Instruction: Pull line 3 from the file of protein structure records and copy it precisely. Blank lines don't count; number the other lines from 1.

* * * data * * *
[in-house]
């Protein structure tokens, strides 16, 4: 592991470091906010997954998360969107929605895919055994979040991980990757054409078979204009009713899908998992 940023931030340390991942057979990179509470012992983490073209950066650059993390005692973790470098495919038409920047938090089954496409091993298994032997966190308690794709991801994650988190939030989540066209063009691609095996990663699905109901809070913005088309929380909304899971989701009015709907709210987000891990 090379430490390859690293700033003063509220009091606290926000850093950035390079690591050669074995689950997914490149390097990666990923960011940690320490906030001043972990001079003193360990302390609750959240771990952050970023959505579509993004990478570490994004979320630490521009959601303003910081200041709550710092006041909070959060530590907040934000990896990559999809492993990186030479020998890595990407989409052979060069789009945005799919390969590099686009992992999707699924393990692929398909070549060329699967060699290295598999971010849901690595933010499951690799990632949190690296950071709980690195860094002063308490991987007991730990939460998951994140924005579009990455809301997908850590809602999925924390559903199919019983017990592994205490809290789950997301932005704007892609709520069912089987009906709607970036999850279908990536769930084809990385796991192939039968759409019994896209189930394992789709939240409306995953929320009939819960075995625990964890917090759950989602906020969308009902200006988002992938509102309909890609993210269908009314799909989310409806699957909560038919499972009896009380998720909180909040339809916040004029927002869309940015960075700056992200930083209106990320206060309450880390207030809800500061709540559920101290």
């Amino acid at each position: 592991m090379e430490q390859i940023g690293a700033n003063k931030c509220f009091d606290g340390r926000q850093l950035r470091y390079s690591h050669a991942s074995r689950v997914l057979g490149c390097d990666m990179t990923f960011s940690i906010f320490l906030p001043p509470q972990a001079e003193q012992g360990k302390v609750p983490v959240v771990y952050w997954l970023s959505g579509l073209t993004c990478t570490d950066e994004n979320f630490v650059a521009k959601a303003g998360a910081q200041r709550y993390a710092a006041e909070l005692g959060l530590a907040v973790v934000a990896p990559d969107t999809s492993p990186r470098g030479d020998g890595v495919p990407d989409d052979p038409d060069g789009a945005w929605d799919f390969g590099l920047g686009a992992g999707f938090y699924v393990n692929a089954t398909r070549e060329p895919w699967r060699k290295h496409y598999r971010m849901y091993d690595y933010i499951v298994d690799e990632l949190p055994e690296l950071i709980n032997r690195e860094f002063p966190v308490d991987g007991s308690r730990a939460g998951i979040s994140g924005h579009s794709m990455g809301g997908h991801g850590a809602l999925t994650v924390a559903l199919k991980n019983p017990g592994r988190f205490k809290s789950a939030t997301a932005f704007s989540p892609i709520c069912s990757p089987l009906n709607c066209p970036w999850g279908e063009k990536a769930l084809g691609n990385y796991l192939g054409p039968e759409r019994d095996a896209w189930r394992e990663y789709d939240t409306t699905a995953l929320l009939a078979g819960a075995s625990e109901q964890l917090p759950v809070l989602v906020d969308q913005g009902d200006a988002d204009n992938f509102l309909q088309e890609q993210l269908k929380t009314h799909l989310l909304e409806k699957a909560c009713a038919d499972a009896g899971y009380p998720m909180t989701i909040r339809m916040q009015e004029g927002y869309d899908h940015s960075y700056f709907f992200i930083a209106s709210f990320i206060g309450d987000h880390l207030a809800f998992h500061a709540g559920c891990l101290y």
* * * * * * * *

């Amino acid at each position: 592991m090379e430490q390859i940023g690293a700033n003063k931030c509220f009091d606290g340390r926000q850093l950035r470091y390079s690591h050669a991942s074995r689950v997914l057979g490149c390097d990666m990179t990923f960011s940690i906010f320490l906030p001043p509470q972990a001079e003193q012992g360990k302390v609750p983490v959240v771990y952050w997954l970023s959505g579509l073209t993004c990478t570490d950066e994004n979320f630490v650059a521009k959601a303003g998360a910081q200041r709550y993390a710092a006041e909070l005692g959060l530590a907040v973790v934000a990896p990559d969107t999809s492993p990186r470098g030479d020998g890595v495919p990407d989409d052979p038409d060069g789009a945005w929605d799919f390969g590099l920047g686009a992992g999707f938090y699924v393990n692929a089954t398909r070549e060329p895919w699967r060699k290295h496409y598999r971010m849901y091993d690595y933010i499951v298994d690799e990632l949190p055994e690296l950071i709980n032997r690195e860094f002063p966190v308490d991987g007991s308690r730990a939460g998951i979040s994140g924005h579009s794709m990455g809301g997908h991801g850590a809602l999925t994650v924390a559903l199919k991980n019983p017990g592994r988190f205490k809290s789950a939030t997301a932005f704007s989540p892609i709520c069912s990757p089987l009906n709607c066209p970036w999850g279908e063009k990536a769930l084809g691609n990385y796991l192939g054409p039968e759409r019994d095996a896209w189930r394992e990663y789709d939240t409306t699905a995953l929320l009939a078979g819960a075995s625990e109901q964890l917090p759950v809070l989602v906020d969308q913005g009902d200006a988002d204009n992938f509102l309909q088309e890609q993210l269908k929380t009314h799909l989310l909304e409806k699957a909560c009713a038919d499972a009896g899971y009380p998720m909180t989701i909040r339809m916040q009015e004029g927002y869309d899908h940015s960075y700056f709907f992200i930083a209106s709210f990320i206060g309450d987000h880390l207030a809800f998992h500061a709540g559920c891990l101290y």